“Designer and visual artist.” Kiss Miklos described himself with these 2 simple words. How should I describe Miklos? A good designer? A modern visual artist? No! I will describe him with his own words from his personal website.
Currently the architecture, design and graphic design are his workfields. There is an outstanding aesthetic quality and strong artistic approach characterizing his implementation of work. His fine artworks define his work just as the individual perceptioned corporate identity designs and graphics (listed) under his name.
Find the interview bellow and feel free to connect with him on Twitter
Official Website: www.kissmiklos.com
Could you tell us briefly about your background? How did you get started in design and for how long have you been doing it?
“I was born in a small town in Hungary. Since my childhood I’ve been interested in arts and attended art schools from the very beginning also at the university I also majored in art. Since my childhood my goal is to carry out a Herculean tasks in the visual culture during a long life like Oscar Niemeyer’s – all in a perfect balance, with good company.”
How would you describe your approach to design?
“Everything starts in my head, as I am a very conceptual person. When it comes to design the most important thing for me is to have a strong foundation and understanding of my concept.
Every one of my designs is deeply layered with many hidden meanings. The more complex are my projects the deeper you can go into them. I’m usually searching for a historical or emotional connection, that I can communicate to the reader. It’s somewhat illusionism, a playful trick on the viewer.
Inspiration always finds me when I’m researching a certain topic, I’m constantly taking notes when traveling, and taking pictures when I’m just walking around. It is not rare that I create a project based on these notes. Sometimes misunderstanding an art, graphics or a photography also can take me to a new idea, bad solutions make me think about how I would do them better.
I feel that the our century is not really about discovering new things, it’s more about rethinking, reinventing and combining different ideas together.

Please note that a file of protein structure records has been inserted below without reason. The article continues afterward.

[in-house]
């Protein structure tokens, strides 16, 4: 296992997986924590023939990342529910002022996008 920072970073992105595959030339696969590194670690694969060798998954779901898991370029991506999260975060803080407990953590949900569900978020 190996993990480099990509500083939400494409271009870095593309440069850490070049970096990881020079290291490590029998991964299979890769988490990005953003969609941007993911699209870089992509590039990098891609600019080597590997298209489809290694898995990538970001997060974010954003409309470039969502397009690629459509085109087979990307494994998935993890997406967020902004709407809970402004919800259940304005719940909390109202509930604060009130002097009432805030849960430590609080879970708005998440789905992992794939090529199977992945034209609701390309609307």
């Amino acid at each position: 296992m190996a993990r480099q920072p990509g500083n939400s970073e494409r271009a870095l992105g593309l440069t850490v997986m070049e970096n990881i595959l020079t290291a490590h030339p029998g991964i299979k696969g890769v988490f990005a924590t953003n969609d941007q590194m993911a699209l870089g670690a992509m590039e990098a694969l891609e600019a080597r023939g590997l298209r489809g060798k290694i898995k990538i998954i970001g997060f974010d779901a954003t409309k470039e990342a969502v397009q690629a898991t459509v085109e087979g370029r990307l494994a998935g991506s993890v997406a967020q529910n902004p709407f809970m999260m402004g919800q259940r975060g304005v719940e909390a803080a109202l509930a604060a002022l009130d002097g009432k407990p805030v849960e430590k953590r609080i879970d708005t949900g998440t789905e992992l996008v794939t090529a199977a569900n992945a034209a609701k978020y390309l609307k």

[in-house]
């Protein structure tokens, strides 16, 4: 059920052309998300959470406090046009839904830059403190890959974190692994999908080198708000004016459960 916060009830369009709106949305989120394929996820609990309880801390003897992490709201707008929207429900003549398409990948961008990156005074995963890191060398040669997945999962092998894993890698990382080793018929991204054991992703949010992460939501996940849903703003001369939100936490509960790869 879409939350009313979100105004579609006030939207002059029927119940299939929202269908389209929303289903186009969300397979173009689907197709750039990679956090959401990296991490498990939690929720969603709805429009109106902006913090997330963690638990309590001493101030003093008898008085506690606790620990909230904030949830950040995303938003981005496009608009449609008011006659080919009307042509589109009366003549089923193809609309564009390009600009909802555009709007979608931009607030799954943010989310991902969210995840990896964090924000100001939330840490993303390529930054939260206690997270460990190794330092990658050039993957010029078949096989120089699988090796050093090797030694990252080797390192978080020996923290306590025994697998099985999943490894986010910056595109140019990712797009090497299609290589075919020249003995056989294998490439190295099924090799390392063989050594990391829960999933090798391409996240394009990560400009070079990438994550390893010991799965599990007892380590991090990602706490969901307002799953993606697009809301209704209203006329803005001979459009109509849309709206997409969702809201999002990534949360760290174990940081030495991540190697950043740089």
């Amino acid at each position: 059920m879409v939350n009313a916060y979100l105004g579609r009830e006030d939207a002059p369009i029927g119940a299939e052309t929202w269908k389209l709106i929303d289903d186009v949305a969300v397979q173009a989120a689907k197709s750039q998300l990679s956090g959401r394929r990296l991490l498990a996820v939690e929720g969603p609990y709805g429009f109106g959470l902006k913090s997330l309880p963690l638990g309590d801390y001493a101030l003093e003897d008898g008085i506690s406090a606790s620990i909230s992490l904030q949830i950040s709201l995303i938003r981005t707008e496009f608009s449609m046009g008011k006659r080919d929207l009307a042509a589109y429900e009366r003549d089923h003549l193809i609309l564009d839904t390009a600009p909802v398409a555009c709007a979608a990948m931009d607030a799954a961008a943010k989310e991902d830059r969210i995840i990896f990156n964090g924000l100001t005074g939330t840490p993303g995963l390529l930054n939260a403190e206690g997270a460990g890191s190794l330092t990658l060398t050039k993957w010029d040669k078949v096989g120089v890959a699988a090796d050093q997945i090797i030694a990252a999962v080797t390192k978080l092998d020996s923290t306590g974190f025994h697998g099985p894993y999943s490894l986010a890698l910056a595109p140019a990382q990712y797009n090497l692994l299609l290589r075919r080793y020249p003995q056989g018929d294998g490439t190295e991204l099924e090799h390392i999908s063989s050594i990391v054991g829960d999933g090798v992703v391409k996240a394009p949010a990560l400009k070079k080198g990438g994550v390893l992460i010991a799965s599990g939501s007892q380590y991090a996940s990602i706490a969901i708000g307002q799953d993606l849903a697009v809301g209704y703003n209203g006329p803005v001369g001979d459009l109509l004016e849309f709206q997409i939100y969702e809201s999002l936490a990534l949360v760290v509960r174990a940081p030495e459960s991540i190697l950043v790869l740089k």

The Internet gives us a great opportunity to showcase our work to anyone in the world; social and portfolio sites are used as galleries. There are living superstar artists too.
It wasn’t Picasso who invented cubism, yet if I show someone a George Braque painting, from 100 people 90 will surely think it’s a Picasso one. Same thing with a Campbell’s soup, it has to be Andy Warhol, or if we talking about Dadaism, it could only be Marcel Duchamp – even though he was more than a Dadaist.
My favorite piece of art is from Banksy, where this quote from Picasso is engraved into granite:
[Tweet “The bad artists imitate, the great artists steal via @kiss_miklos”]
This quote is perfect for our century’s art; it is about stealing and reinterpretation.”
Which project has given you the most satisfaction so far and why?
“It was the Emmaroz project – Women tailory and store. This project is really close to me, because from the graphics to the interior design I designed all elements there. The store is a great result of a very strong concept where all elements support one idea. The whole space conveys a unified, well-balanced impression.”
Could you make some predictions about design in advertising for 2015?
“I don’t really have any predictions or idea about what kind of trends will shape 2015. I’m always trying to decide the main concept for a project and according to this I create a matching visual language.
These trends usually born after creating a piece that stands out and it starts a hype.”
Could you recommend two or more resources for designers that are reading our blog? (books, blogs, websites)
“My recommendation: live with an open mind then everything should interest you. Keep yourself updated by looking at design publications, design blogs, pinterest. Than you will be able to create a personal style.
[Tweet “Sometimes looking at bad design helps too via @kiss_miklos”]
trying to solve a problem could lead to new ways.”
Thank you Miklos!